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Events on Tuesday, October 27th, 2020

PGSC phenomeNal Open Graduate Seminar
Time: 2:30 pm
Speaker: Trevor Oxholm, Physics PhD Graduate Student
Abstract: You're Gonna Go Far, KID: cosmology with superconducting Kinetic Inductance Detectors on balloon- and space-based missions
Sub-millimeter astronomy is entering a new frontier. Earth’s atmosphere plagues ground-based sub-mm telescopes with high levels of background radiation, so astronomers are relocating their instruments to high-altitude balloons, and in the near future, onto satellites. This new era of low-background sub-mm astronomy requires highly sensitive detector technologies, for which we turn to superconductivity. The Kinetic Inductance Detector (KID), a superconducting microresonator technology that has only recently seen its first light, is being commissioned for this new generation of instruments. The EXperiment for Cryogenic Large-Aperture Intensity Mapping (EXCLAIM), led by NASA-Goddard Space Flight Center scientists, is among the first in this class of instruments. I will describe the technology behind KIDs designed for EXCLAIM, and the science we plan to accomplish. I will also describe the potential for the use of KIDs in future space missions, along with the science that can be accomplished with such a low-background, highly sensitive survey of the cosmos.
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Thesis Defense
Circuit Quantum Electrodynamics with Si/SiGe Quantum Dots
Time: 3:00 pm
Speaker: Nathan Holman, Physics PhD Graduate Student
Abstract: In this talk I present an approach to engineering quantum mechanical circuits utilizing superconducting resonators and Si/SiGe quantum dots in a cQED framework as a basis for quantum computing technology. I will discuss the microwave engineering principles for the quantum dot wiring to nearly eliminate unintended resonator photon leakage out the dot leads without the use of on chip lumped element LC filters. Using this approach, quality factors as high as 30k have been achieved and are limited by the intentional coupling of the resonator to the readout lead. Next, I discuss the development and characterization of a novel growth technique for an ultrathin (< 2 nm) and high quality SiO2 gate dielectric aimed at reducing charge noise. As a demonstration of improved charge coherence, I will show low frequency (< 500 MHz) Landau-Zener-Stückelberg-Majorana interferometry experiments of a dressed valley-orbit state. Lastly, I will present ongoing efforts to further improve device performance and reproducibility by decoupling the fabrication of the quantum dots and resonators using a multi-chip module architecture. Preliminary measurements of a double and triple quantum dots coupled to an off chip, high impedance TiN resonator will be shown.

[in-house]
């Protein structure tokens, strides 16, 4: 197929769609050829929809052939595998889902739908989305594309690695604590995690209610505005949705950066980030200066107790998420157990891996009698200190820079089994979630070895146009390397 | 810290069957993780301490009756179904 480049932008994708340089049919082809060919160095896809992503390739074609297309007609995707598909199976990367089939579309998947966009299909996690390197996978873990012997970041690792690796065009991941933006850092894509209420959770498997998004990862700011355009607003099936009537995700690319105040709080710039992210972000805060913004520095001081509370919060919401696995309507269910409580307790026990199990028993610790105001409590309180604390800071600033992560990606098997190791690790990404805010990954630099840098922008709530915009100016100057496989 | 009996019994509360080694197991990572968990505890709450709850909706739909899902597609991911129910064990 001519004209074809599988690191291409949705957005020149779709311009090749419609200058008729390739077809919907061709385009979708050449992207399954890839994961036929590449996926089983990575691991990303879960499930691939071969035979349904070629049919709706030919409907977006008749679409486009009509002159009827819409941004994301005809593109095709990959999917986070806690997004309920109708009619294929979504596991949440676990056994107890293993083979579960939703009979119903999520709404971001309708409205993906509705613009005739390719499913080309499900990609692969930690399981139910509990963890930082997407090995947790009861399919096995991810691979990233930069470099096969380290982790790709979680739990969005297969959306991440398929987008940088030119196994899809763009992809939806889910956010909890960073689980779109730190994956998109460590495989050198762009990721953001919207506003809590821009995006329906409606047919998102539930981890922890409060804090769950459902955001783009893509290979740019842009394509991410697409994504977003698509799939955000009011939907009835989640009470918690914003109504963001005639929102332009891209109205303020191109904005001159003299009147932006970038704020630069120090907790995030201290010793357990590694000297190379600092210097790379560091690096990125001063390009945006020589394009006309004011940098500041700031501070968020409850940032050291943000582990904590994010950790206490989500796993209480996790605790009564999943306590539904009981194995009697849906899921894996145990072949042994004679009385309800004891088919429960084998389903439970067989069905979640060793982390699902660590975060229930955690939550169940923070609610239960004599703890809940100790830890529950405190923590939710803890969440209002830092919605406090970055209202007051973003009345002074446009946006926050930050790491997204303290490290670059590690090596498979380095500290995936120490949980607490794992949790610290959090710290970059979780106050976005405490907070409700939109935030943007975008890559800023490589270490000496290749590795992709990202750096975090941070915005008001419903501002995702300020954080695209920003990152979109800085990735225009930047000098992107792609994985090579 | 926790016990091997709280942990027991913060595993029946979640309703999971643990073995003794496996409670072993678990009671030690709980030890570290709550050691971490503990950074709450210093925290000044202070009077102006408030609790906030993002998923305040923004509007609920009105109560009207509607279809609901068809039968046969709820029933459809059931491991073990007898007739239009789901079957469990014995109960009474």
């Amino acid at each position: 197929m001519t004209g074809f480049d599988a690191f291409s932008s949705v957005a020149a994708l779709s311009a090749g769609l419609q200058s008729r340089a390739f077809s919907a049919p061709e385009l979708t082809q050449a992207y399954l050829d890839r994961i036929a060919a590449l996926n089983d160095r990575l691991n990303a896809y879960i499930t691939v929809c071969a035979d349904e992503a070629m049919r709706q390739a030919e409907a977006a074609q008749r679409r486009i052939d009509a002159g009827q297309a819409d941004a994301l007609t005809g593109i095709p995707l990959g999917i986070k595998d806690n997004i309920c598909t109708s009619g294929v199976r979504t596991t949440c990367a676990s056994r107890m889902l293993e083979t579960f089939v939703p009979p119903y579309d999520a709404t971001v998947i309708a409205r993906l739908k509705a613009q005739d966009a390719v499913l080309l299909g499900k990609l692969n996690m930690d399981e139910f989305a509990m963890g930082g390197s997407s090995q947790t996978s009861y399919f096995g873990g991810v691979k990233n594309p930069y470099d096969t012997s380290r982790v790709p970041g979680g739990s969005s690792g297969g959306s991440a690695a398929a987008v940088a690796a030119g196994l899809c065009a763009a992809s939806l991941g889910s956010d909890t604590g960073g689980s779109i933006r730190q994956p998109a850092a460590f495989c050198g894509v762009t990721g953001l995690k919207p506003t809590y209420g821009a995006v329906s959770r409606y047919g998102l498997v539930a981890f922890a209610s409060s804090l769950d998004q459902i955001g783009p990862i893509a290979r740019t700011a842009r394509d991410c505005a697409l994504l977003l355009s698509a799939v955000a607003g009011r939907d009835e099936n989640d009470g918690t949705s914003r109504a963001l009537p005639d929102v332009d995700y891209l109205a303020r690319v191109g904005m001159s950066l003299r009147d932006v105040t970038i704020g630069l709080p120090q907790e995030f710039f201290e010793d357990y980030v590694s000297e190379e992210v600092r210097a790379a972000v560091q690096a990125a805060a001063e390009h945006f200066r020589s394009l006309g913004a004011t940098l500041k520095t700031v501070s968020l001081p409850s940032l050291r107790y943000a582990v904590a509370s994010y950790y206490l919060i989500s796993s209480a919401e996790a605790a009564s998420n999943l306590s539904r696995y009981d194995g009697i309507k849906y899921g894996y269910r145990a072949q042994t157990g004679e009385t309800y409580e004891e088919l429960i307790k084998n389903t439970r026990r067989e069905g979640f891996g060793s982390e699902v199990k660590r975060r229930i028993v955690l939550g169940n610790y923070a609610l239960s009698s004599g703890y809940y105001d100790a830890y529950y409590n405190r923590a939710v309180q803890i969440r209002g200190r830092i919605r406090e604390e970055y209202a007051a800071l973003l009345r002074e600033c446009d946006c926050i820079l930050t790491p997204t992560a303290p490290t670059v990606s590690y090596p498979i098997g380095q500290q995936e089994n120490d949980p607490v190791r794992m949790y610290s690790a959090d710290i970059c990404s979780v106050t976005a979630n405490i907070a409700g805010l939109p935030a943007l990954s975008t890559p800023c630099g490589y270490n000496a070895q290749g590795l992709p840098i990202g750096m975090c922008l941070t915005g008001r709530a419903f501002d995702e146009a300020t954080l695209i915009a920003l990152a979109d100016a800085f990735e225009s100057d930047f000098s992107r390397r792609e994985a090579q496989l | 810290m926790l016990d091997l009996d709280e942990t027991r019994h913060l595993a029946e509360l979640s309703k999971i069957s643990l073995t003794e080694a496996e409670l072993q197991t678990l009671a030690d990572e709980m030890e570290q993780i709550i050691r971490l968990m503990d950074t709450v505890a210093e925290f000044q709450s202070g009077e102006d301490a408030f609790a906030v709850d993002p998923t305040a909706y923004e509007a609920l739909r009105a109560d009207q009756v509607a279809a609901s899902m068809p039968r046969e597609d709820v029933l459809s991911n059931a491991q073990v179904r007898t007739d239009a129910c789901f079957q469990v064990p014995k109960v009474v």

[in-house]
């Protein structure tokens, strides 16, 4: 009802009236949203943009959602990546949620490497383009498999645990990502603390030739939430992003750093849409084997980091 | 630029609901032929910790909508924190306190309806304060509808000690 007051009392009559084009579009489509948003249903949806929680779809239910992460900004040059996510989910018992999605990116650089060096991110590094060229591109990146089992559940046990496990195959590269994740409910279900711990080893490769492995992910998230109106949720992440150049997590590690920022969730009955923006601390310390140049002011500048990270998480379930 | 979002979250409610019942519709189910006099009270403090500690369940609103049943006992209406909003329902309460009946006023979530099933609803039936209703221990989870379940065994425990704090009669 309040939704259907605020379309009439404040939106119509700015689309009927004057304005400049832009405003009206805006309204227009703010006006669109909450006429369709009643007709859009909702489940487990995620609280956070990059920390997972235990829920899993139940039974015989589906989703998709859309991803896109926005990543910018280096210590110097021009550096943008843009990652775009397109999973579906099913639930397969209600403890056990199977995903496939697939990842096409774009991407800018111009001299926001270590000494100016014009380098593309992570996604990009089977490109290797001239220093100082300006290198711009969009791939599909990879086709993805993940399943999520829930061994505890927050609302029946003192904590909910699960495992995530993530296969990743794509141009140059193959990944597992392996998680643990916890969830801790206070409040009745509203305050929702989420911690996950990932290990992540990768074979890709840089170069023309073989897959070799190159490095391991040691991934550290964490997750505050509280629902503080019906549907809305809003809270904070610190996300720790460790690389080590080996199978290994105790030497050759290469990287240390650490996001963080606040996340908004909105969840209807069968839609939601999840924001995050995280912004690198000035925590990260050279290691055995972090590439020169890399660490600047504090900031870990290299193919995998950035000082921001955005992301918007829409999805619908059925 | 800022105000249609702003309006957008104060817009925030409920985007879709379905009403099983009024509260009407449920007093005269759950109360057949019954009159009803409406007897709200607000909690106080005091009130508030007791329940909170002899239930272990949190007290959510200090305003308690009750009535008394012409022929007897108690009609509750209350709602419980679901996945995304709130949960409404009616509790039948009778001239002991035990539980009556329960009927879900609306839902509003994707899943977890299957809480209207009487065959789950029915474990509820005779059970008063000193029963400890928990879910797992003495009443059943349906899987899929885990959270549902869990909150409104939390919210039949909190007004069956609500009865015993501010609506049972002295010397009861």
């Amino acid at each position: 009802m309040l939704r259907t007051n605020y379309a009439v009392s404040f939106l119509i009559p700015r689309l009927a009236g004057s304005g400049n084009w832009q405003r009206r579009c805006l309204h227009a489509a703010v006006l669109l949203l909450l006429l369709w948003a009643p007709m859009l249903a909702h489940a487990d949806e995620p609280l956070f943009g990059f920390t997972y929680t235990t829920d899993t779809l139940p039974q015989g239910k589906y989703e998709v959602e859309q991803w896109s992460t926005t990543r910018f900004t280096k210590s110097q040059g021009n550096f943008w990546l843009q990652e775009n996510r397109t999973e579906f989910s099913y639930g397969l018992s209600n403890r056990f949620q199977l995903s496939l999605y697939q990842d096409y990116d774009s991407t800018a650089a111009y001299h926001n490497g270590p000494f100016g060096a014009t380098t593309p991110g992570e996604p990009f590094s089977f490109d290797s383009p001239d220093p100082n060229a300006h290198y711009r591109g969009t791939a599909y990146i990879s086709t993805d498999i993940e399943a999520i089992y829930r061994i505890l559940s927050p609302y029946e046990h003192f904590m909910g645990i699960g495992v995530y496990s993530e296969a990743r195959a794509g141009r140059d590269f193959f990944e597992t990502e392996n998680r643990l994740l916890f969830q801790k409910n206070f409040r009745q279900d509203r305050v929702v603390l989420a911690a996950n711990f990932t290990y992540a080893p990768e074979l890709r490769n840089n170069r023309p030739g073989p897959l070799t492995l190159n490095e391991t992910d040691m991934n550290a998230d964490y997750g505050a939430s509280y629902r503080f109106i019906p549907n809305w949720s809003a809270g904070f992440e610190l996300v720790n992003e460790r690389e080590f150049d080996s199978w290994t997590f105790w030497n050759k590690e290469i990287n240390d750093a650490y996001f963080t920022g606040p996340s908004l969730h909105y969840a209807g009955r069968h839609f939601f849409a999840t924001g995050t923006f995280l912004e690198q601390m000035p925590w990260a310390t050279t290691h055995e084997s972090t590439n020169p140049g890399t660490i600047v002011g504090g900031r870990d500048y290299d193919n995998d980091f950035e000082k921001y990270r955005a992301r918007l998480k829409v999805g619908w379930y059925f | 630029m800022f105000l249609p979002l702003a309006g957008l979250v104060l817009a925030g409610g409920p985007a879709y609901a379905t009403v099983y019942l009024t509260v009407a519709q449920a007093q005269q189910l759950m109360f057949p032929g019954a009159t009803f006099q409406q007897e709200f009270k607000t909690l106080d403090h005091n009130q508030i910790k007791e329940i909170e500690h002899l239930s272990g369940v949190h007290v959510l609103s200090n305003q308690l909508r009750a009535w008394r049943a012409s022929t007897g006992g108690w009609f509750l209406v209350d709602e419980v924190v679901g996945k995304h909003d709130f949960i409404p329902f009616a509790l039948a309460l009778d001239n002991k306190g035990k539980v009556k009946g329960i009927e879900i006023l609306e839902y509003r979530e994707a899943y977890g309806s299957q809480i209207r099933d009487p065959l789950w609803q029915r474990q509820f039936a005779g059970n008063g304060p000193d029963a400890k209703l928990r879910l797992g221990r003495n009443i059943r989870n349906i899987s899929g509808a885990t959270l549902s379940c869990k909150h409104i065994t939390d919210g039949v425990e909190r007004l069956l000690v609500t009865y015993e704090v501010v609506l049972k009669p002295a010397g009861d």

Host: Mark Eriksson, Faculty Advisor
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Council Meeting
Time: 4:00 pm - 5:00 pm
Place: Virtual
Speaker: Sridhara Dasu, UW-Madison
Host: Sridhara Dasu, Department Chair
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